Do you know which is the largest bird in the world? It is difficult to name one because the world has over 10,000 species of birth, from smaller to larger. To make things easy, here is a list of the top nine big birds around you, including heavies, tallest and birds with the largest wingspan.
Ostrich: Big Birds
Ostriches are both heaviest and tallest, with almost 160 kg weight and 2.8 meters tall. The largest ostrich ever recorded may reach 2.8 meters in height and 156 kg weight. Due to this size, the ostrich is a flightless bird with the two fastest legs. These birds can outrun several animals with their 69 km per hour speed.
Its long legs are strong enough to use as defense weapons. They can survive without water for several days, extract water from vegetation and generate water internally. Indeed, Ostriches is the fastest bird in the world.
The undertaker bird or marabou lives in arid and wet areas of the Saharan Desert near landfills. This huge black bird weighs almost 17 pounds and looks like a marabou is wearing underpants in white.
At four years, marabou reaches sexual maturity and mate for their life. These birds are hunters who prefer to live nearby human settlements. The wingspan of marabou is almost 3.2 meters with 1.5 meters height. Their hollow feet and leg bones act as an adaptation to let them fly.
Emu is the second largest bird in the world with tiny wings and three-toed feet to make them stable while rubbing. Female emu is larger than males because they may reach 1.9 meters high. They look slightly small, shaggier ostrich and cannot fly like ostriches.
Similar to ostrich, they are the largest and fastest birds. Emu can reach almost 48 kilometers per hour with their tiny wings and feet.
Northern Royal Albatross
There is a steady increase in the number of northern royal albatross. A 10 feet wingspan makes them special in the top 10 biggest birds list. You can find this endangered species on the Chatham Islands, South Island and Taiaroa Head of New Zealand.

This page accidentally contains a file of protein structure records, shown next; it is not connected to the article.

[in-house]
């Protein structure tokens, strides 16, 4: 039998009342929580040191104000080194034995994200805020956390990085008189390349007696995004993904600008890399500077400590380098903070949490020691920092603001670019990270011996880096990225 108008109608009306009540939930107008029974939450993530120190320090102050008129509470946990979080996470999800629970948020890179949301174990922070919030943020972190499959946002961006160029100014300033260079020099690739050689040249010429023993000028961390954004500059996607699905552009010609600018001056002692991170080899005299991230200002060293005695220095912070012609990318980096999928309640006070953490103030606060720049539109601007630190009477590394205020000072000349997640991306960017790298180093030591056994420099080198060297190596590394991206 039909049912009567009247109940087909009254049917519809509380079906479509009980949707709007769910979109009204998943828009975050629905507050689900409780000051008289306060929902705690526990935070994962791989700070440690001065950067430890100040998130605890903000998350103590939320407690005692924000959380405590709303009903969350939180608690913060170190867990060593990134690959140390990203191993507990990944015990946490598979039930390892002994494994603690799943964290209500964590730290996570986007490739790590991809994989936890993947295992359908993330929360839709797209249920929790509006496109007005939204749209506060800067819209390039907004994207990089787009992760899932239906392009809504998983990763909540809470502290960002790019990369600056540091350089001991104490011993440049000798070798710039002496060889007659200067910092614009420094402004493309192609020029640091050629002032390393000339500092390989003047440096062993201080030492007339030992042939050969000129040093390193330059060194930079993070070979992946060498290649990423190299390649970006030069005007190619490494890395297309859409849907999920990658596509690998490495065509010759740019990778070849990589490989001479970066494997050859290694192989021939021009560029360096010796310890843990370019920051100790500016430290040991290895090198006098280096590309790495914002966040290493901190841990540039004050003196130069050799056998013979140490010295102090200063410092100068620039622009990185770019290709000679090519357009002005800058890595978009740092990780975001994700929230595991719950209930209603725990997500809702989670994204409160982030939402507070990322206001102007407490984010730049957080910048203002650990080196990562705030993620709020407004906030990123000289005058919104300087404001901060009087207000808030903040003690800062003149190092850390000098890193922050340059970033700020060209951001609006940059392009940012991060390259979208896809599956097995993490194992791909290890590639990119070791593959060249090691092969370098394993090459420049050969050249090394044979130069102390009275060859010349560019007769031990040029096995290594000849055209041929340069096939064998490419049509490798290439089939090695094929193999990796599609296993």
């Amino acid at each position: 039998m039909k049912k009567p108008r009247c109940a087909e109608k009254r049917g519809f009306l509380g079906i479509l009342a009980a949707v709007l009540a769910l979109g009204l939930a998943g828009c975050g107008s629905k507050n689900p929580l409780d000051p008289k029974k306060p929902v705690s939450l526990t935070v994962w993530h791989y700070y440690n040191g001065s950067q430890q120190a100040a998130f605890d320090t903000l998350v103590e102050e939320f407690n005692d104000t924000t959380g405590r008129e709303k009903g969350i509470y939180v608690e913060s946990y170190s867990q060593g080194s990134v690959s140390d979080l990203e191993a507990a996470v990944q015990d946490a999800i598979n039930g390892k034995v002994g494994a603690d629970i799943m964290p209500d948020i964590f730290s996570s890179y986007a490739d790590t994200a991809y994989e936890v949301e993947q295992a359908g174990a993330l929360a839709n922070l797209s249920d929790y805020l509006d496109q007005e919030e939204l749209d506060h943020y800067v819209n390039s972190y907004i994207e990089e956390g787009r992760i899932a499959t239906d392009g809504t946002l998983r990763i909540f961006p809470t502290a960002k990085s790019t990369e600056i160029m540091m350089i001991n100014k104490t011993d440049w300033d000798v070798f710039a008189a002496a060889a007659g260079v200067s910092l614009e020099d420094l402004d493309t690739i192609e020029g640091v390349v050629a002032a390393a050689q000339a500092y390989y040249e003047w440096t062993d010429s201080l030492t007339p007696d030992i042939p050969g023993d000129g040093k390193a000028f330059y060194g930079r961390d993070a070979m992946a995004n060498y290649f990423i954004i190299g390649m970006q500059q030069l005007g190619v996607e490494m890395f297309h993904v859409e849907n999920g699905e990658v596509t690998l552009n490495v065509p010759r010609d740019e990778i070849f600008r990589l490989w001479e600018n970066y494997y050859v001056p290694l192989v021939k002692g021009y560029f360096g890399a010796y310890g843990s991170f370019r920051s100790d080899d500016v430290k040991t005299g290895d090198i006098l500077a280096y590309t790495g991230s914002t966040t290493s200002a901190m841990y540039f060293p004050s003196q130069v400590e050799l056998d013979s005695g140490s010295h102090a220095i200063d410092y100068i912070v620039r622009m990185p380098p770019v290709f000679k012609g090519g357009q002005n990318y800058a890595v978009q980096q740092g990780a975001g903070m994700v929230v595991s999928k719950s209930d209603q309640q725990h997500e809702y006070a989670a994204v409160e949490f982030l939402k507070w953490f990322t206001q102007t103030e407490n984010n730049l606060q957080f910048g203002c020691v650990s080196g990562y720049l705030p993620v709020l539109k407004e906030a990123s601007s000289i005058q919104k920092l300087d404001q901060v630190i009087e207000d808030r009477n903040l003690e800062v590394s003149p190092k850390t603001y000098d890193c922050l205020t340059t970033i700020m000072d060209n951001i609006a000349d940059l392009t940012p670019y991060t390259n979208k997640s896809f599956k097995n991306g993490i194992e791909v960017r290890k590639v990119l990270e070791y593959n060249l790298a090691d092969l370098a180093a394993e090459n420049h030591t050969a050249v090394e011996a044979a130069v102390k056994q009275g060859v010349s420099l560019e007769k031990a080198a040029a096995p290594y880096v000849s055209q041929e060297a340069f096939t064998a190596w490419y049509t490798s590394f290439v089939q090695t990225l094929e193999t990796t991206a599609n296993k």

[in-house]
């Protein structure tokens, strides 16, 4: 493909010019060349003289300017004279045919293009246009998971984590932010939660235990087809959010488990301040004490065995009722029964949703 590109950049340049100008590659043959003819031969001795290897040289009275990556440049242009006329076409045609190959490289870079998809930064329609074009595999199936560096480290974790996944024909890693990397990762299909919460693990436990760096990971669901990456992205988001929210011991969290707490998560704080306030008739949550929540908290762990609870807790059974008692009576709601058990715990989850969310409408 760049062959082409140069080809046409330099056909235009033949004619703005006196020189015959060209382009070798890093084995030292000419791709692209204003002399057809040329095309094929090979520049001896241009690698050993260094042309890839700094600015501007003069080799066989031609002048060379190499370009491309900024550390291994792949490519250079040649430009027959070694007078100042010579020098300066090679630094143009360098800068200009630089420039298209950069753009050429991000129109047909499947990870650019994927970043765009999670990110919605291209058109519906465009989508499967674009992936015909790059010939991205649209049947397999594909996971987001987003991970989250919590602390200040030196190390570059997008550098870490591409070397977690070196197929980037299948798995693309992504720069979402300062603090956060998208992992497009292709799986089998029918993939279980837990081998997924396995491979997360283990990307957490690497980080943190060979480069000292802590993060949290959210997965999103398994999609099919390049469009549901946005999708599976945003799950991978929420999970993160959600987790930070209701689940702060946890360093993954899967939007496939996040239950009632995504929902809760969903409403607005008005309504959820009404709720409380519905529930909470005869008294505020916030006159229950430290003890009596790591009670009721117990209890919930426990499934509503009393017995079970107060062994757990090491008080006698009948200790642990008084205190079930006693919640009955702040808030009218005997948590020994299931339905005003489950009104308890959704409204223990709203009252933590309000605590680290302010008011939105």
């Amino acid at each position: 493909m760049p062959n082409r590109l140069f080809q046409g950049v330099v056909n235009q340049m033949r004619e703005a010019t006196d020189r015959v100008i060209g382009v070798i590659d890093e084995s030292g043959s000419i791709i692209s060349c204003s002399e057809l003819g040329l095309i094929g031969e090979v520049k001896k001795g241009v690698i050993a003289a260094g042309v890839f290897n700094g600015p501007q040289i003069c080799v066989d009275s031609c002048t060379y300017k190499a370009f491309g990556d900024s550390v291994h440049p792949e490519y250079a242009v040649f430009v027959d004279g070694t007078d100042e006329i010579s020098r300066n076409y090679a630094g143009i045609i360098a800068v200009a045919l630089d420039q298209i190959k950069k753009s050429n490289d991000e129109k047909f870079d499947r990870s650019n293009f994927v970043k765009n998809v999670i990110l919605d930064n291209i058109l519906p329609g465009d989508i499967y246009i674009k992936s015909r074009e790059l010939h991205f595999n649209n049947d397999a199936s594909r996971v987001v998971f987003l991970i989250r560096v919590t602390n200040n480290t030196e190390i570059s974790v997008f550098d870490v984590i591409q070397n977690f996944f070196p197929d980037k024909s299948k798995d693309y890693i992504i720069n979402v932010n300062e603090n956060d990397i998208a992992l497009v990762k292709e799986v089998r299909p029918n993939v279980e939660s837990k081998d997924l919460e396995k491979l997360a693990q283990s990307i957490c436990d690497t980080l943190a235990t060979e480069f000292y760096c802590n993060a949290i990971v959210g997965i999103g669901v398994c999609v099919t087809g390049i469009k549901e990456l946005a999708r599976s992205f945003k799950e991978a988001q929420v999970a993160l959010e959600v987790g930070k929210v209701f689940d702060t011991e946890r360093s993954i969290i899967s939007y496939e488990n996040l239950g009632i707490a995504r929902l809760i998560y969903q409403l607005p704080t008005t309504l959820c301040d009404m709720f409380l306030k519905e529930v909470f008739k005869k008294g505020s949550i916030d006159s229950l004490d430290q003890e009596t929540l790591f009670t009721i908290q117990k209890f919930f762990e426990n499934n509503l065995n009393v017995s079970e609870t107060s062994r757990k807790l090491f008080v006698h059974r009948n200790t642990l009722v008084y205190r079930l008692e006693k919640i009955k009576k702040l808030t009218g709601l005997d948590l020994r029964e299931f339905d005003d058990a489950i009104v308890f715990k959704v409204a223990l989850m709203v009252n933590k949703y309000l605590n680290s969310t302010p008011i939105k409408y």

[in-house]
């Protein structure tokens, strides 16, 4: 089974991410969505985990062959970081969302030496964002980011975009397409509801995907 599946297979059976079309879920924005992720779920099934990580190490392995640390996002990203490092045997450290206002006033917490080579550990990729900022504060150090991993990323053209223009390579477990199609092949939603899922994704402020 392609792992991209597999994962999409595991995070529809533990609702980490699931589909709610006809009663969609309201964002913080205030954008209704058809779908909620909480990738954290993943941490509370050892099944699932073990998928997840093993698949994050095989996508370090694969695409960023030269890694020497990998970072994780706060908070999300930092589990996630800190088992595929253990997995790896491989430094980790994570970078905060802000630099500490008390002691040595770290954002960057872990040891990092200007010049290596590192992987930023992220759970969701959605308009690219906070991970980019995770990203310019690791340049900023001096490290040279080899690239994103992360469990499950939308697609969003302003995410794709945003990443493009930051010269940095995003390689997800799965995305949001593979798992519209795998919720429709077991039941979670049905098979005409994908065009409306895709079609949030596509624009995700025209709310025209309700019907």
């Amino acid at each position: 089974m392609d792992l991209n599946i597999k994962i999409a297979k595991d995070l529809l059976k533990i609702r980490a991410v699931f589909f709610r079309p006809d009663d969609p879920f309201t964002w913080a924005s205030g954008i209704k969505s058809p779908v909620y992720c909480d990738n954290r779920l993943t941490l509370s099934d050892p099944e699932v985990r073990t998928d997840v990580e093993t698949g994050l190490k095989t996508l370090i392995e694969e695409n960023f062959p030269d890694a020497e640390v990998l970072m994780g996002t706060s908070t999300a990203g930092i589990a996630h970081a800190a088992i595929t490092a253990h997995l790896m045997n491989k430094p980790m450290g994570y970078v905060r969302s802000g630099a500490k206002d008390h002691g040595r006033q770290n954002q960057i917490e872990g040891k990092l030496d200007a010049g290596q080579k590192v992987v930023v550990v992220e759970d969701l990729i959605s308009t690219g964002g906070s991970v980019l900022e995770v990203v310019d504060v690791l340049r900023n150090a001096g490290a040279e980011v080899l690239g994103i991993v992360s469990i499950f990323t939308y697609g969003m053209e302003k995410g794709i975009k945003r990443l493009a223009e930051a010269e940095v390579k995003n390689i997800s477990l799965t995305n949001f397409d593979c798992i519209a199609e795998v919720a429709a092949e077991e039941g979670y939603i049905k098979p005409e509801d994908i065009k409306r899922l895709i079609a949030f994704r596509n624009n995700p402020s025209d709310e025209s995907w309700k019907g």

The bird weighs almost 16 pounds and feeds on dying or dead fish near the water surface. Northern royal albatross performs mating rituals in the air and over water. You will find their nests made of plant materials over the shoreline. Both females and males incubate eggs and raise their young. They do not mate until the age of eight years.
The wandering albatross is the biggest flying bird in the world, with a 12.1 foot (3.7 meters) wingspan. It is one of the 23 species of albatrosses, and the wandering albatross narrowly beats out the white pelican with 3.6 meters wingspan.
This big bird lives on its wings over the southern seas of the world. Due to their huge wingspan, they can glide for extended distances without flapping their wings. The wandering albatross spends most of its life in the sky and lands only to feed and breed.
CASUARIUS CASUARIUS (Cassowary)
Towering almost 2 meters (6 feet) tall, the southern cassowary is the tallest bird in the world. A projecting helmet, known as casque (made of a thick keratin layer), tops off their height. Because of its prehistoric looks, the cassowary is precious to scavenge through mainland Australia and New Guinea.
Great White Pelican
The great white pelican is on this list because of the 12-foot wingspan. In shallow lakes and swamps from southeastern Europe via Africa and Asia, you can find it. Males may weigh almost 33 pounds, and females weigh only 20 pounds. Breeding may occur in South Africa, Northern Greece, Turkey and Russia.
The Andean condor is the largest flying bird of prey in the Andes Mountains. It is a national symbol for Peru, Ecuador, Colombia, Chile, and Bolivia. The blackbird with some white color weighs almost 29 pounds and rarely flaps its wings once it is air-bound. It can survive for almost 50 years but reaches its sexual maturity at six years.
It is another largest bird of prey found in the lowland’s southeastern tropical forests, Mexico. An adult male weighs almost 12 pounds, and a female may grow almost 20 pounds. These dark grey big birds prey on deer, opossums and porcupines. After viewing their prey, they descend quickly at 50 miles per hour and give a deadly blow to their prey with 5-inch claws.